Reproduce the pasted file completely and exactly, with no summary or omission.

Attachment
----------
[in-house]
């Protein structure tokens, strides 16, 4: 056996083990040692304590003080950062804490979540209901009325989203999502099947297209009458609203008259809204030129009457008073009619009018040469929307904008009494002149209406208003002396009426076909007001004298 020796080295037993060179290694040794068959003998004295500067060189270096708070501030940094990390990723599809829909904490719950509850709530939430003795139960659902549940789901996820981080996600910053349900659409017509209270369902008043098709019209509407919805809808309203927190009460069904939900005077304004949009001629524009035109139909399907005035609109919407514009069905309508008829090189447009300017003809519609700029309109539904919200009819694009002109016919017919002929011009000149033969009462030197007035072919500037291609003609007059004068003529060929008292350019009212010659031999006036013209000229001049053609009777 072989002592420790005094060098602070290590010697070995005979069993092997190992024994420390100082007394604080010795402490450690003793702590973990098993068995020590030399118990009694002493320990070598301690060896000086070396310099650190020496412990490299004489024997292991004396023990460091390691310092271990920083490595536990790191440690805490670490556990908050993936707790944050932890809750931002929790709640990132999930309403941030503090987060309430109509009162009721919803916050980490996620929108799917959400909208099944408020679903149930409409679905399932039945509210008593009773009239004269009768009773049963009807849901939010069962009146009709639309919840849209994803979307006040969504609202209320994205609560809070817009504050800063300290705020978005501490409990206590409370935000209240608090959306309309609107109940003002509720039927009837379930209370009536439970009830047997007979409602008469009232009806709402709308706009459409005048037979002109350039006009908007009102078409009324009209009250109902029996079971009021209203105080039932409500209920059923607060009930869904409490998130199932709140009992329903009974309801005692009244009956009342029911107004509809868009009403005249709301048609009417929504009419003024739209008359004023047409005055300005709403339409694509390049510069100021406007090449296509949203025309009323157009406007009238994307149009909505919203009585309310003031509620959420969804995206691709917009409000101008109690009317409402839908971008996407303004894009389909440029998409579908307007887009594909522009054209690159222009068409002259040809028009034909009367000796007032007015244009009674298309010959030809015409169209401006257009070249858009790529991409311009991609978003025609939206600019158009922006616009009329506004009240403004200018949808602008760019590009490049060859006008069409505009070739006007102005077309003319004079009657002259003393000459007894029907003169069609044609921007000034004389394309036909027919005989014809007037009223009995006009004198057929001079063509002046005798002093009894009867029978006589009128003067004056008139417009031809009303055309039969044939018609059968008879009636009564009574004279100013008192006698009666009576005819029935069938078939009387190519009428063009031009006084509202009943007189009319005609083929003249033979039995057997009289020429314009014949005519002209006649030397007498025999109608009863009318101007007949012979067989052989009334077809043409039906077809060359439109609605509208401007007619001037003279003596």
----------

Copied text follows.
[in-house]
């Protein structure tokens, strides 16, 4: 056996083990040692304590003080950062804490979540209901009325989203999502099947297209009458609203008259809204030129009457008073009619009018040469929307904008009494002149209406208003002396009426076909007001004298 020796080295037993060179290694040794068959003998004295500067060189270096708070501030940094990390990723599809829909904490719950509850709530939430003795139960659902549940789901996820981080996600910053349900659409017509209270369902008043098709019209509407919805809808309203927190009460069904939900005077304004949009001629524009035109139909399907005035609109919407514009069905309508008829090189447009300017003809519609700029309109539904919200009819694009002109016919017919002929011009000149033969009462030197007035072919500037291609003609007059004068003529060929008292350019009212010659031999006036013209000229001049053609009777 072989002592420790005094060098602070290590010697070995005979069993092997190992024994420390100082007394604080010795402490450690003793702590973990098993068995020590030399118990009694002493320990070598301690060896000086070396310099650190020496412990490299004489024997292991004396023990460091390691310092271990920083490595536990790191440690805490670490556990908050993936707790944050932890809750931002929790709640990132999930309403941030503090987060309430109509009162009721919803916050980490996620929108799917959400909208099944408020679903149930409409679905399932039945509210008593009773009239004269009768009773049963009807849901939010069962009146009709639309919840849209994803979307006040969504609202209320994205609560809070817009504050800063300290705020978005501490409990206590409370935000209240608090959306309309609107109940003002509720039927009837379930209370009536439970009830047997007979409602008469009232009806709402709308706009459409005048037979002109350039006009908007009102078409009324009209009250109902029996079971009021209203105080039932409500209920059923607060009930869904409490998130199932709140009992329903009974309801005692009244009956009342029911107004509809868009009403005249709301048609009417929504009419003024739209008359004023047409005055300005709403339409694509390049510069100021406007090449296509949203025309009323157009406007009238994307149009909505919203009585309310003031509620959420969804995206691709917009409000101008109690009317409402839908971008996407303004894009389909440029998409579908307007887009594909522009054209690159222009068409002259040809028009034909009367000796007032007015244009009674298309010959030809015409169209401006257009070249858009790529991409311009991609978003025609939206600019158009922006616009009329506004009240403004200018949808602008760019590009490049060859006008069409505009070739006007102005077309003319004079009657002259003393000459007894029907003169069609044609921007000034004389394309036909027919005989014809007037009223009995006009004198057929001079063509002046005798002093009894009867029978006589009128003067004056008139417009031809009303055309039969044939018609059968008879009636009564009574004279100013008192006698009666009576005819029935069938078939009387190519009428063009031009006084509202009943007189009319005609083929003249033979039995057997009289020429314009014949005519002209006649030397007498025999109608009863009318101007007949012979067989052989009334077809043409039906077809060359439109609605509208401007007619001037003279003596």